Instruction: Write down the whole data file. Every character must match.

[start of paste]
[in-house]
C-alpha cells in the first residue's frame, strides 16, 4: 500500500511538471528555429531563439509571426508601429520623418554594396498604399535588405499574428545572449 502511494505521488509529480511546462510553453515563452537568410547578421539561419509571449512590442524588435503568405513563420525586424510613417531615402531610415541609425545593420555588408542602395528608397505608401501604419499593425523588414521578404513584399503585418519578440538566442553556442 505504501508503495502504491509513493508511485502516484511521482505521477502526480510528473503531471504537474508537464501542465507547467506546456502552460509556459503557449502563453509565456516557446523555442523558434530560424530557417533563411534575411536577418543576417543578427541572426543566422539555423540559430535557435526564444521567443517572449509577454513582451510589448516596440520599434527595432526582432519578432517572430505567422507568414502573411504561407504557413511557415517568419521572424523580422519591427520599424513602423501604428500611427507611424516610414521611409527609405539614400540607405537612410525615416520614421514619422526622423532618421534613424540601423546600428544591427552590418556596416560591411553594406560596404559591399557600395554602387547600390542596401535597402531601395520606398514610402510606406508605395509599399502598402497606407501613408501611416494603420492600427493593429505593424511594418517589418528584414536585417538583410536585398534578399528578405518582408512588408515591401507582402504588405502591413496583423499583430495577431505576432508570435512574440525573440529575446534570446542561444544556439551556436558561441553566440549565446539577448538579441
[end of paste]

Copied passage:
[in-house]
C-alpha cells in the first residue's frame, strides 16, 4: 500500500511538471528555429531563439509571426508601429520623418554594396498604399535588405499574428545572449 502511494505521488509529480511546462510553453515563452537568410547578421539561419509571449512590442524588435503568405513563420525586424510613417531615402531610415541609425545593420555588408542602395528608397505608401501604419499593425523588414521578404513584399503585418519578440538566442553556442 505504501508503495502504491509513493508511485502516484511521482505521477502526480510528473503531471504537474508537464501542465507547467506546456502552460509556459503557449502563453509565456516557446523555442523558434530560424530557417533563411534575411536577418543576417543578427541572426543566422539555423540559430535557435526564444521567443517572449509577454513582451510589448516596440520599434527595432526582432519578432517572430505567422507568414502573411504561407504557413511557415517568419521572424523580422519591427520599424513602423501604428500611427507611424516610414521611409527609405539614400540607405537612410525615416520614421514619422526622423532618421534613424540601423546600428544591427552590418556596416560591411553594406560596404559591399557600395554602387547600390542596401535597402531601395520606398514610402510606406508605395509599399502598402497606407501613408501611416494603420492600427493593429505593424511594418517589418528584414536585417538583410536585398534578399528578405518582408512588408515591401507582402504588405502591413496583423499583430495577431505576432508570435512574440525573440529575446534570446542561444544556439551556436558561441553566440549565446539577448538579441